how you can start meditation
Meditation is practiced worldwide, and there are different forms of meditation practiced around the globe. The postures of meditation have evolved with different practice, branches, forms, cultures, and needs.
But strangely, despite all of the different postures of meditation that are in practice, all postures have something strikingly similar. If for instance, one were to photograph people meditating around the world, all of the meditation postures will look almost the same.
The simple reason lies in its fundamental concepts and the basic elements of meditation and postures; which are the same and universal. Therefore, one should first be free of prejudice; only then can they start practicing meditation.
Are you confused? Left wondering whether a posture is right or not? Let’s look into the universal meditation postures…
The first point starts from how you sit while doing meditation. There are six sitting methods for practicing meditation:
The simple, effective, and “ideal” sitting posture for meditation. Sit with your legs loosely crossed and both feet resting below the opposite thigh.
The half lotus
Often, people who struggle to sit in ‘Quarter Lotus’ should opt for ‘the half lotus’ position. It’s a modification of ‘quarter lotus’ and is recommended only when you find it difficult to start while sitting with both legs crossed. Cross right leg, and place it over the top of the opposite thigh. The left leg can rest below the crossed leg.
This meditation posture is for “experts”; at the beginning, this posture may be intimidating, and even painful. Your legs are tightly crossed, and both feet should be placed over the top of opposite thighs. The posture should resemble ‘lotus pose’, often known as ‘padma sana’.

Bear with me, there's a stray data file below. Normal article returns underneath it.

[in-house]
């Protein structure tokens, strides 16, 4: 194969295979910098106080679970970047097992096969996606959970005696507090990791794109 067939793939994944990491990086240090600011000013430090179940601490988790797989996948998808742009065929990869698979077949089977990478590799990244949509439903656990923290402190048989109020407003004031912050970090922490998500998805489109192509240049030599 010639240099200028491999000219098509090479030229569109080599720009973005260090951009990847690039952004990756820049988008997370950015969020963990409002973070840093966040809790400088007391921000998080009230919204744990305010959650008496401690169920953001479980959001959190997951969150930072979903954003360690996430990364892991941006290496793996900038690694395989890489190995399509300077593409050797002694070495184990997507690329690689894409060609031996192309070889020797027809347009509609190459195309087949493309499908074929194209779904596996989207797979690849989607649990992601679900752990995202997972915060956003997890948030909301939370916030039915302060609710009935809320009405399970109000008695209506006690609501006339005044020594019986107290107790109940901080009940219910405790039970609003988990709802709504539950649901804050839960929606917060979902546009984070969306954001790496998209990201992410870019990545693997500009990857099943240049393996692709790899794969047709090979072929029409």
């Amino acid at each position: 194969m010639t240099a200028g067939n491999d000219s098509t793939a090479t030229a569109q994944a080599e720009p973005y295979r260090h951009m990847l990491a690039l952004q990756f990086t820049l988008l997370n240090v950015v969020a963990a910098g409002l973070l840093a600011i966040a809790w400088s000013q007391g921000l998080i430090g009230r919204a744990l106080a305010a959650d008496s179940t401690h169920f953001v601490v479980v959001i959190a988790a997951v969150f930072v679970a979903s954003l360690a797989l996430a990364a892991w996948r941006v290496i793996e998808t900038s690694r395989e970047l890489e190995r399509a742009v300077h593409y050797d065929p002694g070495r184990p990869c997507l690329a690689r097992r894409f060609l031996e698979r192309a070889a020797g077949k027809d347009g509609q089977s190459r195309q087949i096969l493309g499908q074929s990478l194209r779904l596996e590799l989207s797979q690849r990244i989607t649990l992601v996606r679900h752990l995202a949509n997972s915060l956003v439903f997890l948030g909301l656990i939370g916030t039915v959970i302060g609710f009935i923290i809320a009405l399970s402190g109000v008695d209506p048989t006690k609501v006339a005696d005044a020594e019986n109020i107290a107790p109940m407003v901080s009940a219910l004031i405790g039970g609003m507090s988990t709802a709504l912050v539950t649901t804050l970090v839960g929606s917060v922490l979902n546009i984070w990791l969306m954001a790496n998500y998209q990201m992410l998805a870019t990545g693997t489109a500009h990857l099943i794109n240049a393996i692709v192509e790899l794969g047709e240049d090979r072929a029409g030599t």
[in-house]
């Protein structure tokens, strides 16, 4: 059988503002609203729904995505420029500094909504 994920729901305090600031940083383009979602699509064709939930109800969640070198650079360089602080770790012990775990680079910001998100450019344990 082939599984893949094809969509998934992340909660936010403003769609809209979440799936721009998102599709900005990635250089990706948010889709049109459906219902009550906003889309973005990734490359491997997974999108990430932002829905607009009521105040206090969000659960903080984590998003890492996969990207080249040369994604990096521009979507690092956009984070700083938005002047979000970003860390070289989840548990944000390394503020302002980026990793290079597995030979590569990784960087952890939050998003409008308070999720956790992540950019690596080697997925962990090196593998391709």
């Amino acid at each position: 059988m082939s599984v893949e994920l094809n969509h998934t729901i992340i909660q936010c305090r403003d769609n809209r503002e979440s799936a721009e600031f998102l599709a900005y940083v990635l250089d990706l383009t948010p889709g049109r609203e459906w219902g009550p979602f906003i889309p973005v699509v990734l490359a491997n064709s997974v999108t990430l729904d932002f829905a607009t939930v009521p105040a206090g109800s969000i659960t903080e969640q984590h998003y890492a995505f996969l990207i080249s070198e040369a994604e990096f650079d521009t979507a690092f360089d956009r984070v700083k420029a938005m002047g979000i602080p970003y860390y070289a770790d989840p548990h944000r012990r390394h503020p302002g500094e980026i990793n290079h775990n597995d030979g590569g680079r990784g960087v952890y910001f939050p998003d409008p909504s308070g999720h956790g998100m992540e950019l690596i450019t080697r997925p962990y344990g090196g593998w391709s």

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The burmese position
For all those who find sitting with legs crossed difficult, ‘the burmese position’ is recommended. It’s easy, relaxing, and quick to start. Sit with both feet lying on the floor in ‘sukhasana’; also known as ‘easy pose’.
One of the healthiest meditation sitting postures is derived from ‘virasana’ and ‘vajrasana’, or ‘hero pose’ and ‘thunderbolt pose.’ For either pose, one can kneel in ‘seiza posture’ and easily position a cushion between the legs.
Finally, if you’re unable to follow the above sitting methods, meditation can also be done sitting in a chair. You just need to sit straight, and your knees, hips and feet should be aligned.
Meditation can be done anywhere, so long as you have attention and awareness. Whether you are in full lotus pose or sitting in a chair, maintaining awareness is the key to making the most out of your meditation practice.
Too Busy to Meditate?
Learn more with Emily Fletcher at YOGI TIMES UNIVERSITY who shares a powerful yet easy to use meditation technique for every day practice. In just a few minutes you can harness the powerful effects of meditation without having to become a meditation master.